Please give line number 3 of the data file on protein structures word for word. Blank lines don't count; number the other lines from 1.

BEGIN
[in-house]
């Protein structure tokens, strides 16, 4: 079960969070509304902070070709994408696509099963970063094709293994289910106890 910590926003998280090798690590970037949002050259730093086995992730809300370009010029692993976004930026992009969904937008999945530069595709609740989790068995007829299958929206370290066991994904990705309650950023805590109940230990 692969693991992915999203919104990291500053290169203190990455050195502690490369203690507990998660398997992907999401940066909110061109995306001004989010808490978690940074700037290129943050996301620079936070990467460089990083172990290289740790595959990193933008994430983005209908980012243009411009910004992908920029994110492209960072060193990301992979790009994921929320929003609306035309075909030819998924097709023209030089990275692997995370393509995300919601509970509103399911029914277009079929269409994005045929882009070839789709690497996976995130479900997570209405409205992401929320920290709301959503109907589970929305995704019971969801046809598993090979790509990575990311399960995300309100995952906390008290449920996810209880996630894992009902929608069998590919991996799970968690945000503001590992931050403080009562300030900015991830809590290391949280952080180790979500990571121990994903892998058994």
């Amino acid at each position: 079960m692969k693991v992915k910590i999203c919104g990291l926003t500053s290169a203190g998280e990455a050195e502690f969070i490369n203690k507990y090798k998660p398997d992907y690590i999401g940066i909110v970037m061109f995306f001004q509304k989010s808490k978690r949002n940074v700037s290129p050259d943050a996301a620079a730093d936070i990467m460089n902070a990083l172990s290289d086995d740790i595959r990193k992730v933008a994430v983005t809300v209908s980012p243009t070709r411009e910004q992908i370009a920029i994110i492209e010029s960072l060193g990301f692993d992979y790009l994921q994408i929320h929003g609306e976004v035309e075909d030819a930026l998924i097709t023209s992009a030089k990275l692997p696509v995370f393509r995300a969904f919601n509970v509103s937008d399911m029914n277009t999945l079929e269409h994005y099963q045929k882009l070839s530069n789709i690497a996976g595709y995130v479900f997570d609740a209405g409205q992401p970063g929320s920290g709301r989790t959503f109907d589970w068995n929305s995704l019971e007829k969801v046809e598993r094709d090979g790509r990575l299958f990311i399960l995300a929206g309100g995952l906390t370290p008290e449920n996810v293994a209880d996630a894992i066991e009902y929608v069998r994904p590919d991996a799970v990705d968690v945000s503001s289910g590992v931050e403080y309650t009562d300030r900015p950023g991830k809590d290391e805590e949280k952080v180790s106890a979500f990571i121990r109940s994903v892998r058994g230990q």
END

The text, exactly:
């Amino acid at each position: 079960m692969k693991v992915k910590i999203c919104g990291l926003t500053s290169a203190g998280e990455a050195e502690f969070i490369n203690k507990y090798k998660p398997d992907y690590i999401g940066i909110v970037m061109f995306f001004q509304k989010s808490k978690r949002n940074v700037s290129p050259d943050a996301a620079a730093d936070i990467m460089n902070a990083l172990s290289d086995d740790i595959r990193k992730v933008a994430v983005t809300v209908s980012p243009t070709r411009e910004q992908i370009a920029i994110i492209e010029s960072l060193g990301f692993d992979y790009l994921q994408i929320h929003g609306e976004v035309e075909d030819a930026l998924i097709t023209s992009a030089k990275l692997p696509v995370f393509r995300a969904f919601n509970v509103s937008d399911m029914n277009t999945l079929e269409h994005y099963q045929k882009l070839s530069n789709i690497a996976g595709y995130v479900f997570d609740a209405g409205q992401p970063g929320s920290g709301r989790t959503f109907d589970w068995n929305s995704l019971e007829k969801v046809e598993r094709d090979g790509r990575l299958f990311i399960l995300a929206g309100g995952l906390t370290p008290e449920n996810v293994a209880d996630a894992i066991e009902y929608v069998r994904p590919d991996a799970v990705d968690v945000s503001s289910g590992v931050e403080y309650t009562d300030r900015p950023g991830k809590d290391e805590e949280k952080v180790s106890a979500f990571i121990r109940s994903v892998r058994g230990q």